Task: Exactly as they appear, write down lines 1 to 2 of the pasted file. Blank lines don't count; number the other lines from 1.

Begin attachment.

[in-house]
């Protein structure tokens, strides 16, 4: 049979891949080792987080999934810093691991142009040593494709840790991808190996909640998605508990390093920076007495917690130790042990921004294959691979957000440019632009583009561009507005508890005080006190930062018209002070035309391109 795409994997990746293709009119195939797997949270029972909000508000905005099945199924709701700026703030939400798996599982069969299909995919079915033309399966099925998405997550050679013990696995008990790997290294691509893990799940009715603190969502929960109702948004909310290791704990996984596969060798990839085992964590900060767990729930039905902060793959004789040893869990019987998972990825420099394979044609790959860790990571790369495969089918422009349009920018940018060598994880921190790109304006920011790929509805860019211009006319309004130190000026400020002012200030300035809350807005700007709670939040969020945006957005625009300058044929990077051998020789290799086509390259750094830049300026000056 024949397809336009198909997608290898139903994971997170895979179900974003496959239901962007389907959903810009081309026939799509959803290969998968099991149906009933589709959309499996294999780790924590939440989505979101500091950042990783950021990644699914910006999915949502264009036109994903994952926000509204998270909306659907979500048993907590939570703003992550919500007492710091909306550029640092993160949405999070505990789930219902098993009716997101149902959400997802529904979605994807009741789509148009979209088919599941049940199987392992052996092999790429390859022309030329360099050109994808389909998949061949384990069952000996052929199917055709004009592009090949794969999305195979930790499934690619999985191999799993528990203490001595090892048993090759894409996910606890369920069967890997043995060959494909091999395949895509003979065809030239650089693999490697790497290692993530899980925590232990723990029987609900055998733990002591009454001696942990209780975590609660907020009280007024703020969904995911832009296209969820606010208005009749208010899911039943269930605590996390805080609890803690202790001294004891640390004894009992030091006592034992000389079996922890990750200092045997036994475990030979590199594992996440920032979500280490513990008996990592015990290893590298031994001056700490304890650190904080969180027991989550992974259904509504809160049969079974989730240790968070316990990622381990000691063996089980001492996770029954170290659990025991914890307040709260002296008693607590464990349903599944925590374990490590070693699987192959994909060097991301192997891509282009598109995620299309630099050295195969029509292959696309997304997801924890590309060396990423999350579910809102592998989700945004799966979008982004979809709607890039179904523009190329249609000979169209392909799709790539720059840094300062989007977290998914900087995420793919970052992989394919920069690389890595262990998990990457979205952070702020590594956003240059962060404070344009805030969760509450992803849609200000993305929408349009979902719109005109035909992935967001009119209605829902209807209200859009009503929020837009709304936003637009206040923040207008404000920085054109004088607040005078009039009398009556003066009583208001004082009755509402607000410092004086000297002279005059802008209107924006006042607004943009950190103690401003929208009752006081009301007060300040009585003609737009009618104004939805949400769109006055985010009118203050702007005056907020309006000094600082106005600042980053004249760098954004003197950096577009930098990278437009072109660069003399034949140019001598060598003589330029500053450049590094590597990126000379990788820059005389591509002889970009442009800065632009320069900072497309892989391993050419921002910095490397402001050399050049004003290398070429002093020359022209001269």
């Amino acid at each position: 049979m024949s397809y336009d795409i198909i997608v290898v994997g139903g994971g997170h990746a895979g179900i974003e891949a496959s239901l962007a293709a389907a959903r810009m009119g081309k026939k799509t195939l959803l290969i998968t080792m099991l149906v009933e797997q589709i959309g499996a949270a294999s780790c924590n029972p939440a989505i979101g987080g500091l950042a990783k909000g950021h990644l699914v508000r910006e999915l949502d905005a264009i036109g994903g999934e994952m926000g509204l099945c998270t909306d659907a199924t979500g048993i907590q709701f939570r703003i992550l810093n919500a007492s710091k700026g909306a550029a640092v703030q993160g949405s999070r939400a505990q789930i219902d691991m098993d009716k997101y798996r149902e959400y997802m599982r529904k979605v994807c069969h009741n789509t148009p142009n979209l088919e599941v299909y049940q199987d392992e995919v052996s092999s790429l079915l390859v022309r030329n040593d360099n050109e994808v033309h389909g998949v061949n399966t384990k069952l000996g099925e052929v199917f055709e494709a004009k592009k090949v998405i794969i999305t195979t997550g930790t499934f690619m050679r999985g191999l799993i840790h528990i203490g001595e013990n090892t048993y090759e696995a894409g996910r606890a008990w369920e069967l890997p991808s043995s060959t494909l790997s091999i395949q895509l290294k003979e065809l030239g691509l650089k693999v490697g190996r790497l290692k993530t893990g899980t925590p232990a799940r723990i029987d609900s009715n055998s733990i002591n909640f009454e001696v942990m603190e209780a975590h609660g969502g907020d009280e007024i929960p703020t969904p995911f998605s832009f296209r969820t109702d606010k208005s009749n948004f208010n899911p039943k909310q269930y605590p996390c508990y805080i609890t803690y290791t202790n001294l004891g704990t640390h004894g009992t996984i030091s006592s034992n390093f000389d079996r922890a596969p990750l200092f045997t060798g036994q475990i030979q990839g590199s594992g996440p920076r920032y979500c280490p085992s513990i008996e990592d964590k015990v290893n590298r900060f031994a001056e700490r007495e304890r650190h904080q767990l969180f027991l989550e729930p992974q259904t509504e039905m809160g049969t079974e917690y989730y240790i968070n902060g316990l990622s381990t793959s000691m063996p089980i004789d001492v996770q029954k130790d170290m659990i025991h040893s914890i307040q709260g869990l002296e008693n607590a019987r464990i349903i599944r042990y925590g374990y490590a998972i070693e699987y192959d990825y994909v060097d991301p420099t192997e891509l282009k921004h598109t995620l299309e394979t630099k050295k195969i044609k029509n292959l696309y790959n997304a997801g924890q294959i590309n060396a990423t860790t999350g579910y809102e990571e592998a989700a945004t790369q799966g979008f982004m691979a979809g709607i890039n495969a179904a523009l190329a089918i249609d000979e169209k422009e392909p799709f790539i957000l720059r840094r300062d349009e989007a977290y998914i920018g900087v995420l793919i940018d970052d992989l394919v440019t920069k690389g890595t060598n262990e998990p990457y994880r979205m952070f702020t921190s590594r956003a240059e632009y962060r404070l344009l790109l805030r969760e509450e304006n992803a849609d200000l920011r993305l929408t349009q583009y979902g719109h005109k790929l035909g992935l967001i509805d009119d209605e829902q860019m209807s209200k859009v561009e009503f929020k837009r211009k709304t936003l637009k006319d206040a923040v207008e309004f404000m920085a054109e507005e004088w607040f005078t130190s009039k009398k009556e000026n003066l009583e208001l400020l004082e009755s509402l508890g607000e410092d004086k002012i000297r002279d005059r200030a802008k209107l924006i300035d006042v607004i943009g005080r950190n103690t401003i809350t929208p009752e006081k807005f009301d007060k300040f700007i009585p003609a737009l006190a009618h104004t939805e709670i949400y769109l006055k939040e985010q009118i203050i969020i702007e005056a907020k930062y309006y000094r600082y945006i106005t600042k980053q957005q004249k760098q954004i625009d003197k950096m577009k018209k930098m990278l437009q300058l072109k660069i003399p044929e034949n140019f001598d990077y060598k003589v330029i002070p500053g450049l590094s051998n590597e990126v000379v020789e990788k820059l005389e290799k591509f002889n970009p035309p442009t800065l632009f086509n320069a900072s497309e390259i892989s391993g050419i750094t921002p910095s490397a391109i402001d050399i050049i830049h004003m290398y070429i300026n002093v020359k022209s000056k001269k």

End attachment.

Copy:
[in-house]
């Protein structure tokens, strides 16, 4: 049979891949080792987080999934810093691991142009040593494709840790991808190996909640998605508990390093920076007495917690130790042990921004294959691979957000440019632009583009561009507005508890005080006190930062018209002070035309391109 795409994997990746293709009119195939797997949270029972909000508000905005099945199924709701700026703030939400798996599982069969299909995919079915033309399966099925998405997550050679013990696995008990790997290294691509893990799940009715603190969502929960109702948004909310290791704990996984596969060798990839085992964590900060767990729930039905902060793959004789040893869990019987998972990825420099394979044609790959860790990571790369495969089918422009349009920018940018060598994880921190790109304006920011790929509805860019211009006319309004130190000026400020002012200030300035809350807005700007709670939040969020945006957005625009300058044929990077051998020789290799086509390259750094830049300026000056 024949397809336009198909997608290898139903994971997170895979179900974003496959239901962007389907959903810009081309026939799509959803290969998968099991149906009933589709959309499996294999780790924590939440989505979101500091950042990783950021990644699914910006999915949502264009036109994903994952926000509204998270909306659907979500048993907590939570703003992550919500007492710091909306550029640092993160949405999070505990789930219902098993009716997101149902959400997802529904979605994807009741789509148009979209088919599941049940199987392992052996092999790429390859022309030329360099050109994808389909998949061949384990069952000996052929199917055709004009592009090949794969999305195979930790499934690619999985191999799993528990203490001595090892048993090759894409996910606890369920069967890997043995060959494909091999395949895509003979065809030239650089693999490697790497290692993530899980925590232990723990029987609900055998733990002591009454001696942990209780975590609660907020009280007024703020969904995911832009296209969820606010208005009749208010899911039943269930605590996390805080609890803690202790001294004891640390004894009992030091006592034992000389079996922890990750200092045997036994475990030979590199594992996440920032979500280490513990008996990592015990290893590298031994001056700490304890650190904080969180027991989550992974259904509504809160049969079974989730240790968070316990990622381990000691063996089980001492996770029954170290659990025991914890307040709260002296008693607590464990349903599944925590374990490590070693699987192959994909060097991301192997891509282009598109995620299309630099050295195969029509292959696309997304997801924890590309060396990423999350579910809102592998989700945004799966979008982004979809709607890039179904523009190329249609000979169209392909799709790539720059840094300062989007977290998914900087995420793919970052992989394919920069690389890595262990998990990457979205952070702020590594956003240059962060404070344009805030969760509450992803849609200000993305929408349009979902719109005109035909992935967001009119209605829902209807209200859009009503929020837009709304936003637009206040923040207008404000920085054109004088607040005078009039009398009556003066009583208001004082009755509402607000410092004086000297002279005059802008209107924006006042607004943009950190103690401003929208009752006081009301007060300040009585003609737009009618104004939805949400769109006055985010009118203050702007005056907020309006000094600082106005600042980053004249760098954004003197950096577009930098990278437009072109660069003399034949140019001598060598003589330029500053450049590094590597990126000379990788820059005389591509002889970009442009800065632009320069900072497309892989391993050419921002910095490397402001050399050049004003290398070429002093020359022209001269």